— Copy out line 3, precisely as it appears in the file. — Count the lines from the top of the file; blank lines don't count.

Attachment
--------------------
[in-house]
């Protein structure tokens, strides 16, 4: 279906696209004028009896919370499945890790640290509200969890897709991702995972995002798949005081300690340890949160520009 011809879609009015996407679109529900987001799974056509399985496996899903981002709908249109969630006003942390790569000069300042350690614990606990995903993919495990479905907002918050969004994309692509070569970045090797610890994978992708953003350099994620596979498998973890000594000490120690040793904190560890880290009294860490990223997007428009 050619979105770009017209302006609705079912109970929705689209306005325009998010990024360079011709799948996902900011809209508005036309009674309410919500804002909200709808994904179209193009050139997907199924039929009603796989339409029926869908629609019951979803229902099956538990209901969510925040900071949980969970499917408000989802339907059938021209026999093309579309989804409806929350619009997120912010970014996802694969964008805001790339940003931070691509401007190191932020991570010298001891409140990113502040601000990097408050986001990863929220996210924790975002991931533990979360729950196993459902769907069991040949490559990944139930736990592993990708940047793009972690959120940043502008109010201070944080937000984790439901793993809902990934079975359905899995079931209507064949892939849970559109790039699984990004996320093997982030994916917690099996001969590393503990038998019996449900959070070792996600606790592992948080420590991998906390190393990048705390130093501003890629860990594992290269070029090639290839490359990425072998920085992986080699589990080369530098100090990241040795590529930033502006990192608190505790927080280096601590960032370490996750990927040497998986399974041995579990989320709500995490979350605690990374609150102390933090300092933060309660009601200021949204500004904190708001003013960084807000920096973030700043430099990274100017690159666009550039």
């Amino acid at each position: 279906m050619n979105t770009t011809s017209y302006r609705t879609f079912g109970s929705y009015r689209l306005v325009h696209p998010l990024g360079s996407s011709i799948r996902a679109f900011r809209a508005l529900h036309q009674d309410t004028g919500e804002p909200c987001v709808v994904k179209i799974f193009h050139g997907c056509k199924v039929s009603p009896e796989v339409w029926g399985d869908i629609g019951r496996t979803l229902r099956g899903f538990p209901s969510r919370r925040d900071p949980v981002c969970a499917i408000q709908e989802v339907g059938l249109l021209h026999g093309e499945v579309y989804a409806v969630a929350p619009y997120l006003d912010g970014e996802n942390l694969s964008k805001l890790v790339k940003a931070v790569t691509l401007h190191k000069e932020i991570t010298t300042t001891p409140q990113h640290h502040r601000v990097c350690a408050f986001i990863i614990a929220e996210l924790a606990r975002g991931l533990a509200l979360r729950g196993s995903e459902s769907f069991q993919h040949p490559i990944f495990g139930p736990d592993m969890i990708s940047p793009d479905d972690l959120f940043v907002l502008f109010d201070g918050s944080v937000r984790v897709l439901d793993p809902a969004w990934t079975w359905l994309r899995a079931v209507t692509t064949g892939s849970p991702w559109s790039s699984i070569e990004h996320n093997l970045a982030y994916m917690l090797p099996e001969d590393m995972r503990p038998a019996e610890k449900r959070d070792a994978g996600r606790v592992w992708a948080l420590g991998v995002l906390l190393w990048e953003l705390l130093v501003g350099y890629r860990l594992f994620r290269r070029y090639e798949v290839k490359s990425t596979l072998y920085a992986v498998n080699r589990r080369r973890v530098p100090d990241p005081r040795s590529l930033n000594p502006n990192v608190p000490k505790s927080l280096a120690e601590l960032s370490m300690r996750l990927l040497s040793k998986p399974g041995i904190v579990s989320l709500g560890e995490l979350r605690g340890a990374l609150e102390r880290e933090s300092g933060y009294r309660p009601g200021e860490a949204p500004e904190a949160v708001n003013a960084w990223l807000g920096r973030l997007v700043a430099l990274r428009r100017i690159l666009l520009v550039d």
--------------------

């Amino acid at each position: 279906m050619n979105t770009t011809s017209y302006r609705t879609f079912g109970s929705y009015r689209l306005v325009h696209p998010l990024g360079s996407s011709i799948r996902a679109f900011r809209a508005l529900h036309q009674d309410t004028g919500e804002p909200c987001v709808v994904k179209i799974f193009h050139g997907c056509k199924v039929s009603p009896e796989v339409w029926g399985d869908i629609g019951r496996t979803l229902r099956g899903f538990p209901s969510r919370r925040d900071p949980v981002c969970a499917i408000q709908e989802v339907g059938l249109l021209h026999g093309e499945v579309y989804a409806v969630a929350p619009y997120l006003d912010g970014e996802n942390l694969s964008k805001l890790v790339k940003a931070v790569t691509l401007h190191k000069e932020i991570t010298t300042t001891p409140q990113h640290h502040r601000v990097c350690a408050f986001i990863i614990a929220e996210l924790a606990r975002g991931l533990a509200l979360r729950g196993s995903e459902s769907f069991q993919h040949p490559i990944f495990g139930p736990d592993m969890i990708s940047p793009d479905d972690l959120f940043v907002l502008f109010d201070g918050s944080v937000r984790v897709l439901d793993p809902a969004w990934t079975w359905l994309r899995a079931v209507t692509t064949g892939s849970p991702w559109s790039s699984i070569e990004h996320n093997l970045a982030y994916m917690l090797p099996e001969d590393m995972r503990p038998a019996e610890k449900r959070d070792a994978g996600r606790v592992w992708a948080l420590g991998v995002l906390l190393w990048e953003l705390l130093v501003g350099y890629r860990l594992f994620r290269r070029y090639e798949v290839k490359s990425t596979l072998y920085a992986v498998n080699r589990r080369r973890v530098p100090d990241p005081r040795s590529l930033n000594p502006n990192v608190p000490k505790s927080l280096a120690e601590l960032s370490m300690r996750l990927l040497s040793k998986p399974g041995i904190v579990s989320l709500g560890e995490l979350r605690g340890a990374l609150e102390r880290e933090s300092g933060y009294r309660p009601g200021e860490a949204p500004e904190a949160v708001n003013a960084w990223l807000g920096r973030l997007v700043a430099l990274r428009r100017i690159l666009l520009v550039d």